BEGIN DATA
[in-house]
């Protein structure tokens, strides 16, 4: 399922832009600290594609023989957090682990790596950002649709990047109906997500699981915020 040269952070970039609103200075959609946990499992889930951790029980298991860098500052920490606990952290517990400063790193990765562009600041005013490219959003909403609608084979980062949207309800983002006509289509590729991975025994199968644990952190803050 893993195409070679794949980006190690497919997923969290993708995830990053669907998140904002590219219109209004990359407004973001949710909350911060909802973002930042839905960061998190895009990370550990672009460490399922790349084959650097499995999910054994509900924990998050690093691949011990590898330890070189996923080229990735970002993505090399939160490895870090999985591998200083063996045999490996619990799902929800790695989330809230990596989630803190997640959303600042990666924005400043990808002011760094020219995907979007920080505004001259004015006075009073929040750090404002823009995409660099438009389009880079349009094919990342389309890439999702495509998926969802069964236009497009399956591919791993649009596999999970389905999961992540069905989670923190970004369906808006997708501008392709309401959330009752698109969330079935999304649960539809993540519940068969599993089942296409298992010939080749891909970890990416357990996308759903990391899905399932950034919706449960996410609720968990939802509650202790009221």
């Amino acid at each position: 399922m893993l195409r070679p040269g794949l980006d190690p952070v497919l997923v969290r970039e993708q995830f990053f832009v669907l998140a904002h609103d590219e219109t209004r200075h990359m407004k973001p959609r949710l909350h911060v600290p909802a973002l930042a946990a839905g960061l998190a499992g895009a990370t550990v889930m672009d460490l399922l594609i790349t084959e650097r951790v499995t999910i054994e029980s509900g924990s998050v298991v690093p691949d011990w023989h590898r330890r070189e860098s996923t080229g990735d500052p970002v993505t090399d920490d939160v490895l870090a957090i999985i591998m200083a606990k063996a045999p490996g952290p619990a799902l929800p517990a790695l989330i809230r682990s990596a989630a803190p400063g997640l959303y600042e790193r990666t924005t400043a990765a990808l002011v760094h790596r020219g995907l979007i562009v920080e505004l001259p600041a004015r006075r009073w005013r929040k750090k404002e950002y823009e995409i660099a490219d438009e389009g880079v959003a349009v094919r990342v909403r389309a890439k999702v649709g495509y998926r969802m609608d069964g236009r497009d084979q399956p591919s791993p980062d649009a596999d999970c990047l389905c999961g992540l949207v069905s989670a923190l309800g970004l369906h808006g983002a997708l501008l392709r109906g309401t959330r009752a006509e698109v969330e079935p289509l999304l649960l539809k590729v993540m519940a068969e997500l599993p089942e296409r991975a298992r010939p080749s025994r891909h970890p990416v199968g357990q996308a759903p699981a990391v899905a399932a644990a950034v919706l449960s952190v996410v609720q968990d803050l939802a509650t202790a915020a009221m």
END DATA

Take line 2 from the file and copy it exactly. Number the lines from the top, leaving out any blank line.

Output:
């Protein structure tokens, strides 16, 4: 399922832009600290594609023989957090682990790596950002649709990047109906997500699981915020 040269952070970039609103200075959609946990499992889930951790029980298991860098500052920490606990952290517990400063790193990765562009600041005013490219959003909403609608084979980062949207309800983002006509289509590729991975025994199968644990952190803050 893993195409070679794949980006190690497919997923969290993708995830990053669907998140904002590219219109209004990359407004973001949710909350911060909802973002930042839905960061998190895009990370550990672009460490399922790349084959650097499995999910054994509900924990998050690093691949011990590898330890070189996923080229990735970002993505090399939160490895870090999985591998200083063996045999490996619990799902929800790695989330809230990596989630803190997640959303600042990666924005400043990808002011760094020219995907979007920080505004001259004015006075009073929040750090404002823009995409660099438009389009880079349009094919990342389309890439999702495509998926969802069964236009497009399956591919791993649009596999999970389905999961992540069905989670923190970004369906808006997708501008392709309401959330009752698109969330079935999304649960539809993540519940068969599993089942296409298992010939080749891909970890990416357990996308759903990391899905399932950034919706449960996410609720968990939802509650202790009221």